Weak Employment Data Sinks Stock Markets

In a rare move, every Dow Jones Industrial Average (DJINDICES: ^DJI  ) stock is losing value today, and the index itself has lost 1.4% of its value near the end of the trading session. The broader S&P 500 (SNPINDEX: ^GSPC  ) is off 1.36% today as investors weigh the Federal Reserve's next move and weakening economic data.

ADP released its private-sector employment survey results, which showed a 135,000 increase in the number of jobs in May. That fell below forecasts of 170,000 , casting a shadow on the Department of Labor's results due out on Friday. It was also worrisome that a reading of hourly compensation fell 3.8%, putting even more pressure on U.S. workers.

The Fed didn't help matters by saying the U.S. economy is growing at a "modest to moderate" pace. Investors are left to guess what the Fed's next move is, and with unemployment weak, inflation low, and manufacturing slowing, I'd bet that stimulus is the answer. 

After being one of the best performers on the Dow over the past few days, Intel (NASDAQ: INTC  ) is one of the biggest losers today, falling 2.4%. Analysts at JPMorgan warned that lower PC sales could hurt results in the second quarter, causing the company to miss expectations.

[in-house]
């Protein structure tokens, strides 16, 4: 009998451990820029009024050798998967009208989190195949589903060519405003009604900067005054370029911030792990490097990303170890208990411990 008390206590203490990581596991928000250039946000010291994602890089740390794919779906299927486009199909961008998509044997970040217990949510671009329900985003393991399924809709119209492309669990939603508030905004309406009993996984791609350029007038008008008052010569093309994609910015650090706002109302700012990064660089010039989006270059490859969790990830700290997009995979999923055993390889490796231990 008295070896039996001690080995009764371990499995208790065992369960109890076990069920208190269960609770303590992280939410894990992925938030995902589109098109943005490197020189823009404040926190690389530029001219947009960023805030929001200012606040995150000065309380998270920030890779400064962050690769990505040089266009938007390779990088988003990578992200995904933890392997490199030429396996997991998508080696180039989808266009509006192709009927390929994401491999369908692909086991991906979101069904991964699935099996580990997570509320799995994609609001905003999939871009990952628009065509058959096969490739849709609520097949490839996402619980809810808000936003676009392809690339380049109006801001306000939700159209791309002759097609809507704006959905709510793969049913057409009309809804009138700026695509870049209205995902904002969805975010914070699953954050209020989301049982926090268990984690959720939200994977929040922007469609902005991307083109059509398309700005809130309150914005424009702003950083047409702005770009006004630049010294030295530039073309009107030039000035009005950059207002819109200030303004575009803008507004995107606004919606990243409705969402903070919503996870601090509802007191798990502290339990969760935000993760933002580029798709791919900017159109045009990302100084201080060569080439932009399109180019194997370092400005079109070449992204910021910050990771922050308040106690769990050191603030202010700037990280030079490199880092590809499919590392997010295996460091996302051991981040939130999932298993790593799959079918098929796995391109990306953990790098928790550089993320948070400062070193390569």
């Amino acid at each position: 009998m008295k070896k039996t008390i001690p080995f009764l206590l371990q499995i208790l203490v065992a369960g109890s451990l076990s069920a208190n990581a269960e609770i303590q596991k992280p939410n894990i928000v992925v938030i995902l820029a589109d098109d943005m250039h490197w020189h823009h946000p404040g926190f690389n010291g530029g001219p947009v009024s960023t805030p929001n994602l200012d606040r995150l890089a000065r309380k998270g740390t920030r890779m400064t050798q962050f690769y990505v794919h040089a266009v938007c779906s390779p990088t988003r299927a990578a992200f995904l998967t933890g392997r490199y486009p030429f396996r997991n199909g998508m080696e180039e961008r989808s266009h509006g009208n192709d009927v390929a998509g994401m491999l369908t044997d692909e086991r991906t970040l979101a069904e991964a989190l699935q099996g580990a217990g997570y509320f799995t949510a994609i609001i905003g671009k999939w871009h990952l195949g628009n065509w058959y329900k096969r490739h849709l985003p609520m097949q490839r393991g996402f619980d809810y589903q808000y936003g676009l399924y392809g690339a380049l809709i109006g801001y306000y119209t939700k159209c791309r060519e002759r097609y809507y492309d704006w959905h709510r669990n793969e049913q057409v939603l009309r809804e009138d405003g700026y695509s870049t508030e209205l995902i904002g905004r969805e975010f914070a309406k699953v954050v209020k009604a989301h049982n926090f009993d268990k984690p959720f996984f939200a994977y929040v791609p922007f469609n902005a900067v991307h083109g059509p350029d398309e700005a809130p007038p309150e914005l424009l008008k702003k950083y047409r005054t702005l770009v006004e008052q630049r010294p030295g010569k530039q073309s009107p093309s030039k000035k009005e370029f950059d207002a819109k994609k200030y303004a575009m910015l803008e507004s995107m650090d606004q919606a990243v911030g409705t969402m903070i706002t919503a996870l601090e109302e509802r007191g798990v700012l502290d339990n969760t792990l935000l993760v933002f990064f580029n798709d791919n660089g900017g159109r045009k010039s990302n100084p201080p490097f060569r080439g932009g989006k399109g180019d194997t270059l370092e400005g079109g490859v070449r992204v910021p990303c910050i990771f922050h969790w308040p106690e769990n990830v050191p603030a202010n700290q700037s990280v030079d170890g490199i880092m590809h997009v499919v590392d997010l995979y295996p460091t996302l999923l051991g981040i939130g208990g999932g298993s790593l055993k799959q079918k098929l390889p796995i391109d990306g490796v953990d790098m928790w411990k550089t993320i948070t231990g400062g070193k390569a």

That could well be true, but long-term investors should be focusing on the company's Galaxy Tab 3 win and the upcoming Broadwell chip as great signs for the company. Intel is finally gaining traction in the mobile market, and that should help the company grow over the next few years.

When it comes to dominating markets, it doesn't get much better than Intel's position in the PC microprocessor arena. However, that market is maturing, and Intel must find new avenues for growth. In this premium research report on Intel, a Motley Fool analyst runs through all of the key topics investors should understand about the chip giant. Click here now to learn more.

Intel's usual partner, Microsoft (NASDAQ: MSFT  ) , is down 0.9% today after unveiling an update to its main operating system. The update, dubbed Windows 8.1, incorporates user feedback, including the return of the "Start" Button. The update won't be available until later this year, and I wouldn't expect it to goose sales for the software giant. What will be more important is gaining share in mobile, where Microsoft is starting to gain some traction, though it still plays a distant third fiddle to Apple and Google


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